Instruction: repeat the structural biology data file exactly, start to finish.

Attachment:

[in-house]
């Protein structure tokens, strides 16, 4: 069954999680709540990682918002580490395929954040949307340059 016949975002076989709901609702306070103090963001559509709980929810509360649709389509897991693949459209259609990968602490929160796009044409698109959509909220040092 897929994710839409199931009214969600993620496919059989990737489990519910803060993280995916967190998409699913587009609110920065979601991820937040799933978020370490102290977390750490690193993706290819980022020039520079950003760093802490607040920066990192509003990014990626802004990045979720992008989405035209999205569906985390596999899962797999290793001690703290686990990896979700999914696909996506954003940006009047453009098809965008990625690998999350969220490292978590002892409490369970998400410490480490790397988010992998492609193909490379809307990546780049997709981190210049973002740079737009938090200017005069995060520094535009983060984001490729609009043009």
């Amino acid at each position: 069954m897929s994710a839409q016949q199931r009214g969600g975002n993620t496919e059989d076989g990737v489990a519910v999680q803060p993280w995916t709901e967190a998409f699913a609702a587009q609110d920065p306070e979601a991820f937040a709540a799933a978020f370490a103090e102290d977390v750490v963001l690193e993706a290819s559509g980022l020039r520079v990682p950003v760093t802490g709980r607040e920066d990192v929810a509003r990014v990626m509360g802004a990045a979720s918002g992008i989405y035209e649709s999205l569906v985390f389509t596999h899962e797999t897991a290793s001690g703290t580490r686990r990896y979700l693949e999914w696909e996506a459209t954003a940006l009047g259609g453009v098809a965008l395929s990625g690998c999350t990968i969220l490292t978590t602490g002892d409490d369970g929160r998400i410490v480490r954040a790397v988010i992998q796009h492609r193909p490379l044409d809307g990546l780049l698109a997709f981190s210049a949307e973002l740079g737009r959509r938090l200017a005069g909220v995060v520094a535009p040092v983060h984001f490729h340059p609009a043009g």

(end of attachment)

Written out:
[in-house]
């Protein structure tokens, strides 16, 4: 069954999680709540990682918002580490395929954040949307340059 016949975002076989709901609702306070103090963001559509709980929810509360649709389509897991693949459209259609990968602490929160796009044409698109959509909220040092 897929994710839409199931009214969600993620496919059989990737489990519910803060993280995916967190998409699913587009609110920065979601991820937040799933978020370490102290977390750490690193993706290819980022020039520079950003760093802490607040920066990192509003990014990626802004990045979720992008989405035209999205569906985390596999899962797999290793001690703290686990990896979700999914696909996506954003940006009047453009098809965008990625690998999350969220490292978590002892409490369970998400410490480490790397988010992998492609193909490379809307990546780049997709981190210049973002740079737009938090200017005069995060520094535009983060984001490729609009043009």
């Amino acid at each position: 069954m897929s994710a839409q016949q199931r009214g969600g975002n993620t496919e059989d076989g990737v489990a519910v999680q803060p993280w995916t709901e967190a998409f699913a609702a587009q609110d920065p306070e979601a991820f937040a709540a799933a978020f370490a103090e102290d977390v750490v963001l690193e993706a290819s559509g980022l020039r520079v990682p950003v760093t802490g709980r607040e920066d990192v929810a509003r990014v990626m509360g802004a990045a979720s918002g992008i989405y035209e649709s999205l569906v985390f389509t596999h899962e797999t897991a290793s001690g703290t580490r686990r990896y979700l693949e999914w696909e996506a459209t954003a940006l009047g259609g453009v098809a965008l395929s990625g690998c999350t990968i969220l490292t978590t602490g002892d409490d369970g929160r998400i410490v480490r954040a790397v988010i992998q796009h492609r193909p490379l044409d809307g990546l780049l698109a997709f981190s210049a949307e973002l740079g737009r959509r938090l200017a005069g909220v995060v520094a535009p040092v983060h984001f490729h340059p609009a043009g």